"There's no program, but there is a client," explains architect Dirk Denison of the studio he's conducting at the Illinois Institute of Technology (IIT) with longtime friend film critic Jonathan Miller. The two instructors and 12 upper-level undergraduate and graduate students meet in Room 214 of 3410 South State St.—a building designed by Ludwig Mies van der Rohe less than 50 yards south of the renowned Crown Hall, but so unremarkable that IIT can only place its construction between 1945 and 1953.
The studio's nonexistent "program" is the development of abstract, media-based content for a temporary pavilion to be designed by Zaha Hadid and constructed in Millennium Park next summer, celebrating the 100th anniversary of Daniel Burnham's Plan of Chicago. For Marco Trusewych, a fifth-year undergraduate, the opportunity to be influenced by Hadid was appealing, and so was the challenge of a conceptual problem that wouldn't necessarily result in a building design. "They're open for you to be off the wall," he says of the critics. "But you have to really own your ideas."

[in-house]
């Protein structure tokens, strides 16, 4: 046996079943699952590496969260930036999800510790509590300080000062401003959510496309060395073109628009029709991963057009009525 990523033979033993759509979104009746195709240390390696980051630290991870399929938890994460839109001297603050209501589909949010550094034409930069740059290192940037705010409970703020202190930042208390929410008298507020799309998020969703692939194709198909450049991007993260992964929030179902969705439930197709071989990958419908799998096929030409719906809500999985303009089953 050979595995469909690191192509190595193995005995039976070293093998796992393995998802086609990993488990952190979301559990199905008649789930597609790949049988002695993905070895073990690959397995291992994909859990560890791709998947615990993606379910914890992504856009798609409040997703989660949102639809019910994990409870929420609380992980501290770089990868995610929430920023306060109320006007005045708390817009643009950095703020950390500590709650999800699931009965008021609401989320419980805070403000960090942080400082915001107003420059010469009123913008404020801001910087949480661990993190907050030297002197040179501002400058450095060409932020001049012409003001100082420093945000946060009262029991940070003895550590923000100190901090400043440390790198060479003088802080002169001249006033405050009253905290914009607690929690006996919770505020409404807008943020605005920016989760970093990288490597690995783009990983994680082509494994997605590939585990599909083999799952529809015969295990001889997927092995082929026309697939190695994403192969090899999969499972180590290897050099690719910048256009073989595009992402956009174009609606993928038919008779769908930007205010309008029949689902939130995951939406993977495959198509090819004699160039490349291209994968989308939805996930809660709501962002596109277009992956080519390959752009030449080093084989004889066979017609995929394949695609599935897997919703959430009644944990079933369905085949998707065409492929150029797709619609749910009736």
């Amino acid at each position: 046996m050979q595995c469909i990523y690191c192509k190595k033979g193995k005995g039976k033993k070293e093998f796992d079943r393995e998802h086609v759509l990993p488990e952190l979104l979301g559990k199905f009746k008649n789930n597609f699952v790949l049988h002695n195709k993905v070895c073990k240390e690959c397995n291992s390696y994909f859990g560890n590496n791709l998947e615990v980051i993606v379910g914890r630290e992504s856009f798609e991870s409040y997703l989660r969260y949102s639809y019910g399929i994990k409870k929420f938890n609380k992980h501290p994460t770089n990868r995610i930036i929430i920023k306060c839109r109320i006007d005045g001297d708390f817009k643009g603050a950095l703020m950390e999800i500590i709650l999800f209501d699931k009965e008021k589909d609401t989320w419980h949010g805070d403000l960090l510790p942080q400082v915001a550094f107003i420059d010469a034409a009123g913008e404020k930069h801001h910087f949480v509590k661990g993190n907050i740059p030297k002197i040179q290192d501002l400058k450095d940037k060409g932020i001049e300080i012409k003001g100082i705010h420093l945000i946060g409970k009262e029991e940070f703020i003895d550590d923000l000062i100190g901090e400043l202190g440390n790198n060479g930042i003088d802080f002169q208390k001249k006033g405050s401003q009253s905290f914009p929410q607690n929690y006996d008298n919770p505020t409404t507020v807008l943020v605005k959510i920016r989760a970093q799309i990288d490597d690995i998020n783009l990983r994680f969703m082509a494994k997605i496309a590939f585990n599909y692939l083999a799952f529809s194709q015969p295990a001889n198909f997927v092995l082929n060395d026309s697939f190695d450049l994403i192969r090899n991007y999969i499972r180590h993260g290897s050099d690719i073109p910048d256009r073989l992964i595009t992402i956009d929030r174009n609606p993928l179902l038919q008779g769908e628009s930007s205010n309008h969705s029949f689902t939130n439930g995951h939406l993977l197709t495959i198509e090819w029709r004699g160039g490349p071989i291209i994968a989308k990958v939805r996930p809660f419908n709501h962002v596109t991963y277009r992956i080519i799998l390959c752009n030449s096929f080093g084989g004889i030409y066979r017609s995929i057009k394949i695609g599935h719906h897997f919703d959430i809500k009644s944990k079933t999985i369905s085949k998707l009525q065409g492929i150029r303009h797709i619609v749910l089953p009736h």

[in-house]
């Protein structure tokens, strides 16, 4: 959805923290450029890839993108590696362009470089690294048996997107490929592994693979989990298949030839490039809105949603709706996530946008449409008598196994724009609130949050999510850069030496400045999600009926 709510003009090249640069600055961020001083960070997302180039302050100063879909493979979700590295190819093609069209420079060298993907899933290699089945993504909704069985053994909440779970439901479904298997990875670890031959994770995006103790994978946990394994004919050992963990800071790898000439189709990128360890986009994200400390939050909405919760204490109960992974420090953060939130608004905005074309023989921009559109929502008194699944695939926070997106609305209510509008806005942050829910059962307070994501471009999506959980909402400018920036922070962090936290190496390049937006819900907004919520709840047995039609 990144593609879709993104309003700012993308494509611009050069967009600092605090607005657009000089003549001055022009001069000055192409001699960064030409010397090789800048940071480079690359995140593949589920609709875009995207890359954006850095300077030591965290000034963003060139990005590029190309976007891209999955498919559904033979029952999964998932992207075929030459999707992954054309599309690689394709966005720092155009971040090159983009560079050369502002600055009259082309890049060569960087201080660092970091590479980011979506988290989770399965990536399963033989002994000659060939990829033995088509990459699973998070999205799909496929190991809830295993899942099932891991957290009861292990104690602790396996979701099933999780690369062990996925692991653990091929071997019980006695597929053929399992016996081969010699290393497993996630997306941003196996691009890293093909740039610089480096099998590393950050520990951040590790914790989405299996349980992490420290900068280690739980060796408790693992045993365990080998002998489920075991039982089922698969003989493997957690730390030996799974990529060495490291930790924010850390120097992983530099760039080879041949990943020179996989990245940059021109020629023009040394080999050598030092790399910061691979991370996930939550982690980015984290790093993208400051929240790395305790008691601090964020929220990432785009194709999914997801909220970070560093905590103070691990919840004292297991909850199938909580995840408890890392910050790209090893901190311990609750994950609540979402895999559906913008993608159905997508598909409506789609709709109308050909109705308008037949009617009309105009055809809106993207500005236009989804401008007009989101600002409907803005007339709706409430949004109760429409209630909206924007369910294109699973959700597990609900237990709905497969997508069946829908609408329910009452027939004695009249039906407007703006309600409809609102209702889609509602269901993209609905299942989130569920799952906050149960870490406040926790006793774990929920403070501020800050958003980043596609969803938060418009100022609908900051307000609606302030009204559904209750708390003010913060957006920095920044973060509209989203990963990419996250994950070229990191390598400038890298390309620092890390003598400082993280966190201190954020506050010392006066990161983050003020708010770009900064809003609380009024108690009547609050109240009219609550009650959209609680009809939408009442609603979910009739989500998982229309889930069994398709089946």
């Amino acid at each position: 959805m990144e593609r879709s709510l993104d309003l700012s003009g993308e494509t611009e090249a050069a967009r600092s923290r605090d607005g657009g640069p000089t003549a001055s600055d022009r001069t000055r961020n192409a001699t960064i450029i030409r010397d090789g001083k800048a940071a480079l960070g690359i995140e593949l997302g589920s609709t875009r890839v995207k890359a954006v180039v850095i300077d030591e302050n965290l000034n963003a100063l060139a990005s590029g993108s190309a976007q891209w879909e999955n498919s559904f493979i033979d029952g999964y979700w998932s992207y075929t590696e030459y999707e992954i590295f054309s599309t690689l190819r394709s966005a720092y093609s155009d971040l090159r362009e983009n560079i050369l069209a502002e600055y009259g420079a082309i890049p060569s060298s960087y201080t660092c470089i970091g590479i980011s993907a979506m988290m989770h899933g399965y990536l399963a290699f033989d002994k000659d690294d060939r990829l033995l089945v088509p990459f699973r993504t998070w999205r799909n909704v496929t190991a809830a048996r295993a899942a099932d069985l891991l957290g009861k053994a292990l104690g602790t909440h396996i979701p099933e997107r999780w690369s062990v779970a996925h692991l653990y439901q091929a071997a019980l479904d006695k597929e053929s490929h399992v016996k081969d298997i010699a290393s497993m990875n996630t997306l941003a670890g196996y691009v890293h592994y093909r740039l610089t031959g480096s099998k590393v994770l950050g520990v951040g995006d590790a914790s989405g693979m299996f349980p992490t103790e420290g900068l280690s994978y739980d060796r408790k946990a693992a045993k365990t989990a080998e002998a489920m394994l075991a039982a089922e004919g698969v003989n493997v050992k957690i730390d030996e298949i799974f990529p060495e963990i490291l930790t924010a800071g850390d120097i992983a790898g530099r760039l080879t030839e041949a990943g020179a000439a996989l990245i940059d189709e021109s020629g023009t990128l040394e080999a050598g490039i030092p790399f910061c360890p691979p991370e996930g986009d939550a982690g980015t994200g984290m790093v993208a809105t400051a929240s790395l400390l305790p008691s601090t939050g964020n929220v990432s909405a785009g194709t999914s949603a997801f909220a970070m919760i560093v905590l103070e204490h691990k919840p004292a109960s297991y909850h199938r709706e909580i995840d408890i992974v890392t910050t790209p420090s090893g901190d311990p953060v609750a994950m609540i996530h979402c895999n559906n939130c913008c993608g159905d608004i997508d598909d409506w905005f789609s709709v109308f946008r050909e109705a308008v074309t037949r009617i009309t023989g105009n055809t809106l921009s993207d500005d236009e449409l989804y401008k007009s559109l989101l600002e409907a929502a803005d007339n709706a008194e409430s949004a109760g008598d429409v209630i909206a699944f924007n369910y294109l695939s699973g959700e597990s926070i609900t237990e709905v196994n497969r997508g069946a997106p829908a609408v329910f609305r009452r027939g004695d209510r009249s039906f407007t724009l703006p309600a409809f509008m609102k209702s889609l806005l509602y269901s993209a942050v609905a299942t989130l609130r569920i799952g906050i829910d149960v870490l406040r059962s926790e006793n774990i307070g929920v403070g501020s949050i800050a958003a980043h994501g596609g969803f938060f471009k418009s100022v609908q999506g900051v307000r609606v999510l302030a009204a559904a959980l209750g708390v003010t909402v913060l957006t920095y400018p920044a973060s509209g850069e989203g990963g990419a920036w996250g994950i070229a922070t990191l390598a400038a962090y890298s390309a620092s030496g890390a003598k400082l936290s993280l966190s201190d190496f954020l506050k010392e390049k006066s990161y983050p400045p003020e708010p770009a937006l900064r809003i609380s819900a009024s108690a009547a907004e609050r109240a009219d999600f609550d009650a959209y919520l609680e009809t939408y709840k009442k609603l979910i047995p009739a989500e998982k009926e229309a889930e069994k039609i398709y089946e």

"IIT is in a time warp," observes fourth-year undergrad Natalia Klusek. "Drawing 10,000 bricks isn't going to make you think critically," is how she describes some of her previous studios at the school. Klusek's early concept for this project—rendered in hand-drawn sketches, CAD plans, sections, and 3-D modeling—is a field of potentially sophisticated, engineered sticks that visitors might use for any number of purposes. "There's a social aspect to the proposal," says Miller during a critique—laying out a possible direction for her unorthodox solution to take.